In Troilo v Valentine (179 Misc. 954, supra) the Supreme Court, New York County, in interpreting section 516 of the Penal Law, held that an acquittal on a charge of carrying a dangerous weapon entitled the defendant to a return of fingerprints taken when he was arrested.Summary of this case from People v. Casella
February 11, 1943.
Edward J. Fontana for petitioner.
William C. Chanler, Corporation Counsel ( Thomas W.A. Crowe of counsel), for respondent.
Petitioner seeks to compel the Police Commissioner to return fingerprints taken when he was arrested upon a charge of violating section 1897 of the Penal Law, relating to the carrying of dangerous weapons. He was acquitted of that charge, but after that acquittal he was convicted of two other offenses (one a lottery charge and the other a charge of conducting a gambling room), on the first of which he had been arrested and admitted to bail prior to his arrest on the gun-carrying charge.
No right to the requested return exists unless it is conferred by statute ( Matter of Molineux v. Collins, 177 N.Y. 395), and the question is whether or not petitioner brings himself within section 516 of the Penal Law, which provides: "Upon the determination of a criminal action or proceeding against a person, in favor of such person, unless such person has previously been convicted * * * [of other specified offenses], every photograph * * * and finger prints taken or made of such person * * * shall be returned on demand."
Petitioner stands on a literal reading of the words of the statute and insists that as he was not convicted on the other charges previously to his acquittal on the gun-carrying charge he has an absolute right to the relief sought. Respondent argues that the conviction on the lottery charge "relates back" to the time he committed that offense and that it cannot reasonably be held to have been the intent or purpose of the Legislature to require a return or photographs and fingerprints where at the time of acquittal on one charge there is pending another charge upon which the person photographed and fingerprinted is subsequently convicted.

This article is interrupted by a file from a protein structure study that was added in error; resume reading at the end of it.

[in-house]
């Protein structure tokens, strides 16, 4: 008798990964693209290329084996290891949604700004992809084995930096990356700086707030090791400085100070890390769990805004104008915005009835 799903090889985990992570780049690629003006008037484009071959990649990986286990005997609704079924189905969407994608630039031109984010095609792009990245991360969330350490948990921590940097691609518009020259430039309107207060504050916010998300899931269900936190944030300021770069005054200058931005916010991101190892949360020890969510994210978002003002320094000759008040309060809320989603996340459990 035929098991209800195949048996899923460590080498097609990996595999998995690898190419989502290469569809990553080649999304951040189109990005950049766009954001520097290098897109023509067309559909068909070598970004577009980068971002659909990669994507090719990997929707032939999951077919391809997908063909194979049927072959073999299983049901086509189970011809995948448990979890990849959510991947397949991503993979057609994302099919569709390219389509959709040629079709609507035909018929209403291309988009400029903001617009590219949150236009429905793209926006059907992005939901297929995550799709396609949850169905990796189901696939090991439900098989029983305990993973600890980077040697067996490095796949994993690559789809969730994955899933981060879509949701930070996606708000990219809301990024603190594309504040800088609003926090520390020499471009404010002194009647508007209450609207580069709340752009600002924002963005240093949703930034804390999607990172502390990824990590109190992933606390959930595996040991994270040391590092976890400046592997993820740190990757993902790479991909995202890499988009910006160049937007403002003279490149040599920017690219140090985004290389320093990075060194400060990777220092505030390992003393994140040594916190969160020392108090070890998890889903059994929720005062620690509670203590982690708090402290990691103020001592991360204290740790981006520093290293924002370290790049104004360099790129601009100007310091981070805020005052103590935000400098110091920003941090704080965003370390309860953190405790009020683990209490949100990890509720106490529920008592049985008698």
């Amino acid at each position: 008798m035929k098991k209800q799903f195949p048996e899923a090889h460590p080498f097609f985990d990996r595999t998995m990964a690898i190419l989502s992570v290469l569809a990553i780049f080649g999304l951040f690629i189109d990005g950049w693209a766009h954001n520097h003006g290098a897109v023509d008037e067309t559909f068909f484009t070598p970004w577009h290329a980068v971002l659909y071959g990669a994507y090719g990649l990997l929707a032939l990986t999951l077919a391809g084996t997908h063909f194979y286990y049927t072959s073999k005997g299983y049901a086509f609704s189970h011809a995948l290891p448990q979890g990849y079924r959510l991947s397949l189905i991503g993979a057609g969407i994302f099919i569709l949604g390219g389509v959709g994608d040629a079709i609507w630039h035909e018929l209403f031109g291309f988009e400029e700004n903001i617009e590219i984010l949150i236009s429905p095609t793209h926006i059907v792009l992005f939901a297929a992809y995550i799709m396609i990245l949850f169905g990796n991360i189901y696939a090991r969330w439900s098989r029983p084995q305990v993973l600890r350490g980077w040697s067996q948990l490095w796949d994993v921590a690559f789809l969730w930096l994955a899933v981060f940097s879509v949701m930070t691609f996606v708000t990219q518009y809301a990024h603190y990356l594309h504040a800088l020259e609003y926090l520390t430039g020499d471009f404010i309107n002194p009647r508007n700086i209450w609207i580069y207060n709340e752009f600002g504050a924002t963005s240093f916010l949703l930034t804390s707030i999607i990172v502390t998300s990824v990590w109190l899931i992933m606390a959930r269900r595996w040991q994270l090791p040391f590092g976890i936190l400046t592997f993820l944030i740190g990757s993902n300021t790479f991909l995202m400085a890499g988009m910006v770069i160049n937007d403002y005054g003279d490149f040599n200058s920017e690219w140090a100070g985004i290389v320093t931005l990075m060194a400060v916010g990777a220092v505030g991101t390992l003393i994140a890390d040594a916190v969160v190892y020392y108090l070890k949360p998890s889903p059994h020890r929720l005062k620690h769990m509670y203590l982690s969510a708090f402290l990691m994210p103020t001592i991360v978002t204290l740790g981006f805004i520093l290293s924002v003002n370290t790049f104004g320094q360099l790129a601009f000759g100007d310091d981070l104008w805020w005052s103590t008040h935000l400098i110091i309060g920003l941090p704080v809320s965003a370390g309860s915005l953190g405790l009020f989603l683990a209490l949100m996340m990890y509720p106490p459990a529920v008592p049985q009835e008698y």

There perhaps would be substance to respondent's argument if the offenses, a conviction of which prevents return (Penal Law, § 516), were the same as the offenses, an arrest for which authorizes photographing and fingerprinting (Code Crim. Pro. § 940), for it seems reasonable that if a man has been arrested for two offenses, for both of which he may be fingerprinted, he should not have the fingerprints returned because he was acquitted of one even though convicted of the other. In fact, however, the offenses a conviction of which prevents return are not the same as those an arrest for which authorizes photographing and fingerprinting (compare Code Crim. Pro. § 940 with Penal Law, § 516), and there seems little reason for saying that because a man was convicted of an offense which did not authorize fingerprinting he cannot get back fingerprints taken upon his arrest for another offense of which he was acquitted.
It also may be argued that, as the Legislature decided to make conviction of what may be termed "non-fingerprintable" offenses a bar to the return of fingerprints, there is not much logic in limiting the bar to instances in which such conviction took place before the acquittal upon the charge under which the fingerprints were taken.
All this, however, is merely saying that section 516 of the Penal Law, as presently framed, is not very logical and does not express the proper public policy upon the subject, and with that the courts have nothing to do. The court here has no alternative but to follow the law as written, and as petitioner's convictions were not previous to his acquittal upon the gun-carrying charge his petition is granted.